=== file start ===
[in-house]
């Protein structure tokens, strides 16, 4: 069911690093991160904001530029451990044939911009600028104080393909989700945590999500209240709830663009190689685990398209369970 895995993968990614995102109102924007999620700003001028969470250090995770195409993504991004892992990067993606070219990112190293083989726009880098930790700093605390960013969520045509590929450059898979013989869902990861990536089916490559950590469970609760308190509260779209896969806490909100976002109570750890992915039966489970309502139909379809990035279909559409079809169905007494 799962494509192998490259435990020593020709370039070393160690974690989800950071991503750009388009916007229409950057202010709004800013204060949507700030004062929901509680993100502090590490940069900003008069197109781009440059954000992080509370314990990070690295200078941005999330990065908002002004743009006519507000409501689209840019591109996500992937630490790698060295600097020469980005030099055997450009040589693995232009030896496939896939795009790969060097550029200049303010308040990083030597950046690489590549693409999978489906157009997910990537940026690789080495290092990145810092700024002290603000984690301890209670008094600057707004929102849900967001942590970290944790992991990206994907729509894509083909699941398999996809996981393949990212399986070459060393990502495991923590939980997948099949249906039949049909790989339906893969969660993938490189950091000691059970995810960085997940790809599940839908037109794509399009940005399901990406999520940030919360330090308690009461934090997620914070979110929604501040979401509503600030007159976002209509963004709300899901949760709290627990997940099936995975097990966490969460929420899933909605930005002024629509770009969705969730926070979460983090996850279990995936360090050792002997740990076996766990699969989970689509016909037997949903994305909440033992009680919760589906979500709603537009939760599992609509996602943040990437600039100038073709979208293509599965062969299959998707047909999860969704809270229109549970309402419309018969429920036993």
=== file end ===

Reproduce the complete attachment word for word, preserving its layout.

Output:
[in-house]
């Protein structure tokens, strides 16, 4: 069911690093991160904001530029451990044939911009600028104080393909989700945590999500209240709830663009190689685990398209369970 895995993968990614995102109102924007999620700003001028969470250090995770195409993504991004892992990067993606070219990112190293083989726009880098930790700093605390960013969520045509590929450059898979013989869902990861990536089916490559950590469970609760308190509260779209896969806490909100976002109570750890992915039966489970309502139909379809990035279909559409079809169905007494 799962494509192998490259435990020593020709370039070393160690974690989800950071991503750009388009916007229409950057202010709004800013204060949507700030004062929901509680993100502090590490940069900003008069197109781009440059954000992080509370314990990070690295200078941005999330990065908002002004743009006519507000409501689209840019591109996500992937630490790698060295600097020469980005030099055997450009040589693995232009030896496939896939795009790969060097550029200049303010308040990083030597950046690489590549693409999978489906157009997910990537940026690789080495290092990145810092700024002290603000984690301890209670008094600057707004929102849900967001942590970290944790992991990206994907729509894509083909699941398999996809996981393949990212399986070459060393990502495991923590939980997948099949249906039949049909790989339906893969969660993938490189950091000691059970995810960085997940790809599940839908037109794509399009940005399901990406999520940030919360330090308690009461934090997620914070979110929604501040979401509503600030007159976002209509963004709300899901949760709290627990997940099936995975097990966490969460929420899933909605930005002024629509770009969705969730926070979460983090996850279990995936360090050792002997740990076996766990699969989970689509016909037997949903994305909440033992009680919760589906979500709603537009939760599992609509996602943040990437600039100038073709979208293509599965062969299959998707047909999860969704809270229109549970309402419309018969429920036993």